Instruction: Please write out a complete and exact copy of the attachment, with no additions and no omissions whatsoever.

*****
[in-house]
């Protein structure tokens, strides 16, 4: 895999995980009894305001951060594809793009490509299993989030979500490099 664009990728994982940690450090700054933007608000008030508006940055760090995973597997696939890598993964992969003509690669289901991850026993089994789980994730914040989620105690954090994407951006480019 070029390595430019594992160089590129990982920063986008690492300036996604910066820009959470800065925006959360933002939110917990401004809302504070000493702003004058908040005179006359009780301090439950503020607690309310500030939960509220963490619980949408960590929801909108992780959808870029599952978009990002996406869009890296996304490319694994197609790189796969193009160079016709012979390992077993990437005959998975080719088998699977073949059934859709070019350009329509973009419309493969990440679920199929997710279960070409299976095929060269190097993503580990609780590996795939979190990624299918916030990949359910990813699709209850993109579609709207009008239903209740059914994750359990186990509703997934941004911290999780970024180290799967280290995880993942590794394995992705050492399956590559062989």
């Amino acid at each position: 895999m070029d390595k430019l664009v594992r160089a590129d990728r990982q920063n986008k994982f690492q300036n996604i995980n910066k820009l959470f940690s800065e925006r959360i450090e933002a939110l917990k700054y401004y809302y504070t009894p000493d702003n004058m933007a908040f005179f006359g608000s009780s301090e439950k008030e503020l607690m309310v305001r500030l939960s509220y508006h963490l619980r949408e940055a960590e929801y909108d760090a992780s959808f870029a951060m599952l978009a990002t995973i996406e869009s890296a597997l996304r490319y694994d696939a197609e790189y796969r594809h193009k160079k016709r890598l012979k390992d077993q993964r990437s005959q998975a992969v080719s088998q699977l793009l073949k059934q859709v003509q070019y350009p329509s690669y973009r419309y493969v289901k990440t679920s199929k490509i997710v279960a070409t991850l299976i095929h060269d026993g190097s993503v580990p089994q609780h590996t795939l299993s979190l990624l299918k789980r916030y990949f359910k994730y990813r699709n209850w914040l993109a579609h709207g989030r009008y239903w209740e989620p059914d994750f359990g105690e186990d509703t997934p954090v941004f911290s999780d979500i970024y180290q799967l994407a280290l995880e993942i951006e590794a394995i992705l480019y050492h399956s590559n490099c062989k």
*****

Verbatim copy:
[in-house]
């Protein structure tokens, strides 16, 4: 895999995980009894305001951060594809793009490509299993989030979500490099 664009990728994982940690450090700054933007608000008030508006940055760090995973597997696939890598993964992969003509690669289901991850026993089994789980994730914040989620105690954090994407951006480019 070029390595430019594992160089590129990982920063986008690492300036996604910066820009959470800065925006959360933002939110917990401004809302504070000493702003004058908040005179006359009780301090439950503020607690309310500030939960509220963490619980949408960590929801909108992780959808870029599952978009990002996406869009890296996304490319694994197609790189796969193009160079016709012979390992077993990437005959998975080719088998699977073949059934859709070019350009329509973009419309493969990440679920199929997710279960070409299976095929060269190097993503580990609780590996795939979190990624299918916030990949359910990813699709209850993109579609709207009008239903209740059914994750359990186990509703997934941004911290999780970024180290799967280290995880993942590794394995992705050492399956590559062989």
């Amino acid at each position: 895999m070029d390595k430019l664009v594992r160089a590129d990728r990982q920063n986008k994982f690492q300036n996604i995980n910066k820009l959470f940690s800065e925006r959360i450090e933002a939110l917990k700054y401004y809302y504070t009894p000493d702003n004058m933007a908040f005179f006359g608000s009780s301090e439950k008030e503020l607690m309310v305001r500030l939960s509220y508006h963490l619980r949408e940055a960590e929801y909108d760090a992780s959808f870029a951060m599952l978009a990002t995973i996406e869009s890296a597997l996304r490319y694994d696939a197609e790189y796969r594809h193009k160079k016709r890598l012979k390992d077993q993964r990437s005959q998975a992969v080719s088998q699977l793009l073949k059934q859709v003509q070019y350009p329509s690669y973009r419309y493969v289901k990440t679920s199929k490509i997710v279960a070409t991850l299976i095929h060269d026993g190097s993503v580990p089994q609780h590996t795939l299993s979190l990624l299918k789980r916030y990949f359910k994730y990813r699709n209850w914040l993109a579609h709207g989030r009008y239903w209740e989620p059914d994750f359990g105690e186990d509703t997934p954090v941004f911290s999780d979500i970024y180290q799967l994407a280290l995880e993942i951006e590794a394995i992705l480019y050492h399956s590559n490099c062989k």